After a couple of months taking care of your compost pile, turning over the pile every now and then, warding off insects and pests, and keeping the pile damp, it is only natural (and you should do so) to get the most out of your compost. And this means using the compost wisely and effectively.
You will know the right time to harvest the compost when you no longer recognize the original materials that you used to make the pile. The finished compost should look more soil-like or humus-like. It is dark, loose and smells earthy. When you harvest the compost from your pile, it would be best to spread it out and exposed it to the air. This will further dry the compost and will make is a easier to use.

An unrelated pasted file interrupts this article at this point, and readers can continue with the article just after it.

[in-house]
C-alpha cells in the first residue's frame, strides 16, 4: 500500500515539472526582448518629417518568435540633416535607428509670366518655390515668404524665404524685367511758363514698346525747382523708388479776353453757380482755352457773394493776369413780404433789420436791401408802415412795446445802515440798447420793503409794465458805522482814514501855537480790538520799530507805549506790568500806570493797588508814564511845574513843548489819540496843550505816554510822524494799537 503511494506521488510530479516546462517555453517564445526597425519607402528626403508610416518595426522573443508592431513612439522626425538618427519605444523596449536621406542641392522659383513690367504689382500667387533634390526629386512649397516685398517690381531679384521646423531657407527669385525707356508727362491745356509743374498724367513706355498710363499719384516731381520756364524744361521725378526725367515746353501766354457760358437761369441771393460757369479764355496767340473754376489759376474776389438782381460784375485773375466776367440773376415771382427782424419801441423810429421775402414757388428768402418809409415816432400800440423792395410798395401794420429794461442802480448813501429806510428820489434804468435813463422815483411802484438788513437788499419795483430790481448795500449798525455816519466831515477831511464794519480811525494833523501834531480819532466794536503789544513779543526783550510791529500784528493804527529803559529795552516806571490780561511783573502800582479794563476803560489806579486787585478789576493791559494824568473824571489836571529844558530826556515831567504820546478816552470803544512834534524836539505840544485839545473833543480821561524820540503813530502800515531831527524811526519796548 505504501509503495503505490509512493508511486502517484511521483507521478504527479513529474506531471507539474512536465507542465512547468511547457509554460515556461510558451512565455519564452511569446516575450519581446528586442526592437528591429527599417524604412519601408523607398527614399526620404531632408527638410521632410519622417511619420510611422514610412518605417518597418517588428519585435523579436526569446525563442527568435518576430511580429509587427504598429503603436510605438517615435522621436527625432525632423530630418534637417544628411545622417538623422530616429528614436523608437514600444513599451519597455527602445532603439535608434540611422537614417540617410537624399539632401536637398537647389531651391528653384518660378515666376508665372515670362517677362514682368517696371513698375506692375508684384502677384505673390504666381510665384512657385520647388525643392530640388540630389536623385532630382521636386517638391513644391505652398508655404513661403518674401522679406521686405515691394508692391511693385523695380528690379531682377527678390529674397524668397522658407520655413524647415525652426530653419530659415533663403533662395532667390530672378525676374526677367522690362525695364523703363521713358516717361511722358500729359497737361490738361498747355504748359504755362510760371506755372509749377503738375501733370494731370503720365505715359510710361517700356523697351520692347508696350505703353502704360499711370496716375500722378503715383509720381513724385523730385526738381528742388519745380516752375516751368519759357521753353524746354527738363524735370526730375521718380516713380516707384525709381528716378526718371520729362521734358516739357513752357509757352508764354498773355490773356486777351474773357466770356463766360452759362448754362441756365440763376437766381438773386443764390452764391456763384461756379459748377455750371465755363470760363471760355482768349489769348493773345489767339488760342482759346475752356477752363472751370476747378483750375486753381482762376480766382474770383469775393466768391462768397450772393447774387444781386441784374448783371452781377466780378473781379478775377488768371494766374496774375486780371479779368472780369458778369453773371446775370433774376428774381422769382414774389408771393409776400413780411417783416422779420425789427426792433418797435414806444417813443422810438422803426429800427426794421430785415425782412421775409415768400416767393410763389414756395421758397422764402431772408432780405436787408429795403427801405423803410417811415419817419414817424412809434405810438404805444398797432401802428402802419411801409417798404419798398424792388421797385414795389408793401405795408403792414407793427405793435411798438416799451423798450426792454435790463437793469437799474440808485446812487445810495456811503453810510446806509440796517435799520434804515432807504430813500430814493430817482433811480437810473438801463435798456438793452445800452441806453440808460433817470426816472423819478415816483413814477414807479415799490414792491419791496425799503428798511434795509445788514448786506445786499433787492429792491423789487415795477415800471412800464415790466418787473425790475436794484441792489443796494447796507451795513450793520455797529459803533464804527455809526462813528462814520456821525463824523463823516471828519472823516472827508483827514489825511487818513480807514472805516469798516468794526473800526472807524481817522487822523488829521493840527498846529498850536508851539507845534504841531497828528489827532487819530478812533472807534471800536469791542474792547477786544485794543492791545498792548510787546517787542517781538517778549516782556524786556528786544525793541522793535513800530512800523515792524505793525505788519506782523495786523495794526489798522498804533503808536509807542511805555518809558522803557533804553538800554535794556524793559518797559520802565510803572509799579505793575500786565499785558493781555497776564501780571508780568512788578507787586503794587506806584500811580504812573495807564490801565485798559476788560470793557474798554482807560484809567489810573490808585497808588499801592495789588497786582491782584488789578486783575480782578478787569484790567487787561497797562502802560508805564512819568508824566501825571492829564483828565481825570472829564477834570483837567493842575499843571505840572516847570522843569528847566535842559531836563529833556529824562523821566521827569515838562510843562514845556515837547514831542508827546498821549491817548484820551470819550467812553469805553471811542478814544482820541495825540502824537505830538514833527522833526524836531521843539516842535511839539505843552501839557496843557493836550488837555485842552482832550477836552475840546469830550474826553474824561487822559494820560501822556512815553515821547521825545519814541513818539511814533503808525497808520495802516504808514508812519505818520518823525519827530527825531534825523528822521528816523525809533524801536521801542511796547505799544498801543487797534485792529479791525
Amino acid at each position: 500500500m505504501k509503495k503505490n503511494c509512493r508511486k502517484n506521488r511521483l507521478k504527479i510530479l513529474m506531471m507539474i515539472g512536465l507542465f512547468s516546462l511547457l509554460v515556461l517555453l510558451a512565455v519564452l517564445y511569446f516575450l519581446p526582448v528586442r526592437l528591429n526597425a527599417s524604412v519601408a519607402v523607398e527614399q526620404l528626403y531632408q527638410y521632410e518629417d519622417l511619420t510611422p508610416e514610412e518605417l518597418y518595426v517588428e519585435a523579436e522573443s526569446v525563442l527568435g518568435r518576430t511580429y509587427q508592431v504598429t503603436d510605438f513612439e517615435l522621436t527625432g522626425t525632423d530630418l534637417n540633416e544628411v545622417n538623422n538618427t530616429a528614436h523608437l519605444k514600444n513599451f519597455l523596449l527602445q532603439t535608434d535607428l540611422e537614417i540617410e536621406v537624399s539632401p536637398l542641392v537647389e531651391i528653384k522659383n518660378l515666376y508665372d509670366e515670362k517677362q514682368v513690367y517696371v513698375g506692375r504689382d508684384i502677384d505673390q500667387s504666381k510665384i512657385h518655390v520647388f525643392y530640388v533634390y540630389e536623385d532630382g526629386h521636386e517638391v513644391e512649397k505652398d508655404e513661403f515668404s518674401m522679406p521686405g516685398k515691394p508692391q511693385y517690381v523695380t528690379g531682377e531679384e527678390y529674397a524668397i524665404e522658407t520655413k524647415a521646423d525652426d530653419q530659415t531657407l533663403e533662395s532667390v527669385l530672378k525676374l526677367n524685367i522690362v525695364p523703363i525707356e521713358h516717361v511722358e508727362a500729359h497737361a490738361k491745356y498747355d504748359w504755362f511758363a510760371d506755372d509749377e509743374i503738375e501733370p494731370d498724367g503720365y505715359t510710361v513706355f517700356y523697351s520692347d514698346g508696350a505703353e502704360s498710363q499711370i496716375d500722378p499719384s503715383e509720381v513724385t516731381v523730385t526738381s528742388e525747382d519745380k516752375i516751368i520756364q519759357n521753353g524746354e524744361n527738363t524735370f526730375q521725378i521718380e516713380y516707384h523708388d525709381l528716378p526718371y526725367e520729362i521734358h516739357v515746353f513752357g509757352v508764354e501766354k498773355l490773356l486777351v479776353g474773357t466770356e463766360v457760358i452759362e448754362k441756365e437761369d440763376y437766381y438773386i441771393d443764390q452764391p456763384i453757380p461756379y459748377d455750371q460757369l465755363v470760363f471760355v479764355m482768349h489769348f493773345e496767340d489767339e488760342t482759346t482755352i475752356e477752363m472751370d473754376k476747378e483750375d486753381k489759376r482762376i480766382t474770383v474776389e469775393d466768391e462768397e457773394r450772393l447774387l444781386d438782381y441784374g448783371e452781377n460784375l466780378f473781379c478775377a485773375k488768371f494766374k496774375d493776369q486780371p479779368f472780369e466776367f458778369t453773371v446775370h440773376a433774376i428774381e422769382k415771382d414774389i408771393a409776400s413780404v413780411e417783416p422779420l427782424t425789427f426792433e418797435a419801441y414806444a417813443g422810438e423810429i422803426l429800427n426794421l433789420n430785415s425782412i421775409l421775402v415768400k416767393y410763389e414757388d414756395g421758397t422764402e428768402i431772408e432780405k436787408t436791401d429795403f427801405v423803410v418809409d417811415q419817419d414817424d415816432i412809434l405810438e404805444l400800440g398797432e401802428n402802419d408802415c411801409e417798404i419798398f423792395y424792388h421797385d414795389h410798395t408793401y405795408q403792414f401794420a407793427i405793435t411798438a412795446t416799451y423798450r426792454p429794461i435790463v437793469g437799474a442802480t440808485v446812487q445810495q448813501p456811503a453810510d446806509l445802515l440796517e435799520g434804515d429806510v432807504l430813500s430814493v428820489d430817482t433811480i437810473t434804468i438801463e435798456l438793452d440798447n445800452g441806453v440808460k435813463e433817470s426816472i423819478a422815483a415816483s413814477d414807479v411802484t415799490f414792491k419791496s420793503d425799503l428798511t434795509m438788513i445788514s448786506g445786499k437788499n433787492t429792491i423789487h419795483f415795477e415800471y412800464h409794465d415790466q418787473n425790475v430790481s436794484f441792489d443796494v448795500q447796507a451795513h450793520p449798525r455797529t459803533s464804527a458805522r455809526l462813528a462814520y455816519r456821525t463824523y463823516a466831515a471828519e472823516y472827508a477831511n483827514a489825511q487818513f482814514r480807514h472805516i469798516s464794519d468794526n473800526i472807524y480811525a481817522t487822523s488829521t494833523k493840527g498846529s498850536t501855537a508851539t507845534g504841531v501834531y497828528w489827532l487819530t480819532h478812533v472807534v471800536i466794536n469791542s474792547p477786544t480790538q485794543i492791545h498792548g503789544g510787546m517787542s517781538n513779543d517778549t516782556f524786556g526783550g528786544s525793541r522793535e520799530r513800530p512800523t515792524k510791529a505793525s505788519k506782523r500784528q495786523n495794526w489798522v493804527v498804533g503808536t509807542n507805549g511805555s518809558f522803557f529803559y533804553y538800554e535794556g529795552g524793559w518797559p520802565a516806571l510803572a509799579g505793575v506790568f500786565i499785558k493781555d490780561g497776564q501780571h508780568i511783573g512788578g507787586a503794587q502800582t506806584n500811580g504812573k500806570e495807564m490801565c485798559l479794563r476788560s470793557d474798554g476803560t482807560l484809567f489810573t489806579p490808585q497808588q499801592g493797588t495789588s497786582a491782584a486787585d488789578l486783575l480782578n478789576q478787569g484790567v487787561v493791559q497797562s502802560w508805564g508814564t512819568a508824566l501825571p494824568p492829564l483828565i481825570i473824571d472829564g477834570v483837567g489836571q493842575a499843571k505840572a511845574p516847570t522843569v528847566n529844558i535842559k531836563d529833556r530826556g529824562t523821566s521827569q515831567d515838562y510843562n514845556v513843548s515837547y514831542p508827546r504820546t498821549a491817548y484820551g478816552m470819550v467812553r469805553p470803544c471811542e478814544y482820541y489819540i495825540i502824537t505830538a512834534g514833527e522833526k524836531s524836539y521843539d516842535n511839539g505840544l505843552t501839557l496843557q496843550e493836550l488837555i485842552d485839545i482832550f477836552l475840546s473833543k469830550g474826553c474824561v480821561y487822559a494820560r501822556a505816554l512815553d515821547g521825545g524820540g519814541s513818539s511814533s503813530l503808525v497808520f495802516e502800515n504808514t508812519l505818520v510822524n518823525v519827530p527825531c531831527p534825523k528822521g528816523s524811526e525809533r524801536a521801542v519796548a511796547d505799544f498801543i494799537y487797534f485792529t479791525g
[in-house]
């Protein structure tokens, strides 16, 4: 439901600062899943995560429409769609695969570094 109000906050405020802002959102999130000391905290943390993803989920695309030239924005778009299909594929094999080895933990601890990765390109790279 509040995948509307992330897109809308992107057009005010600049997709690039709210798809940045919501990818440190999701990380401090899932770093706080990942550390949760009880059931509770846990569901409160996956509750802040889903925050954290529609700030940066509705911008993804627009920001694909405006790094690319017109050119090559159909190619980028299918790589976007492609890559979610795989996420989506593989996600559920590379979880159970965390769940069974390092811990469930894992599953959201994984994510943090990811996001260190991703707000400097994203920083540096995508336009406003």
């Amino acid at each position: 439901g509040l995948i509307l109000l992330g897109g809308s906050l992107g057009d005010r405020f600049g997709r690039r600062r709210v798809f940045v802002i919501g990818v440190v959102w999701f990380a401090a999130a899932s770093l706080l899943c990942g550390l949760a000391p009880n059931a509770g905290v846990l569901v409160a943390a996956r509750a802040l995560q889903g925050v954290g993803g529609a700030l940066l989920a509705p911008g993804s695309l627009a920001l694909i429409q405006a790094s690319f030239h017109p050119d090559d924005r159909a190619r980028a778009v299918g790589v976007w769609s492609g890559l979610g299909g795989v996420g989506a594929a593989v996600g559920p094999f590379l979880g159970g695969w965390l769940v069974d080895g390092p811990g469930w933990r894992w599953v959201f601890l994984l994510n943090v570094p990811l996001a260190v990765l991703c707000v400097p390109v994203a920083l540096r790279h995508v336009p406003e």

If you find some bigger chunks still not fully decomposed, throw it back to the next compost pile you’re going to make. One way to get the not fully decomposed material, you can use a screen or wire mesh large enough to let the compost through but small enough to screen the remaining big chunks.
As you probably know by know, compost has a lot of benefits that is why it is often encouraged among gardeners. For starter, compost helps improve the overall soil structure. This means the density and porosity of the soil is improved allowing plants’ roots to grab a hold on the soil better. The soil also becomes more resistant from erosion and runoff. Likewise, adding compost to the soil allows better water retention.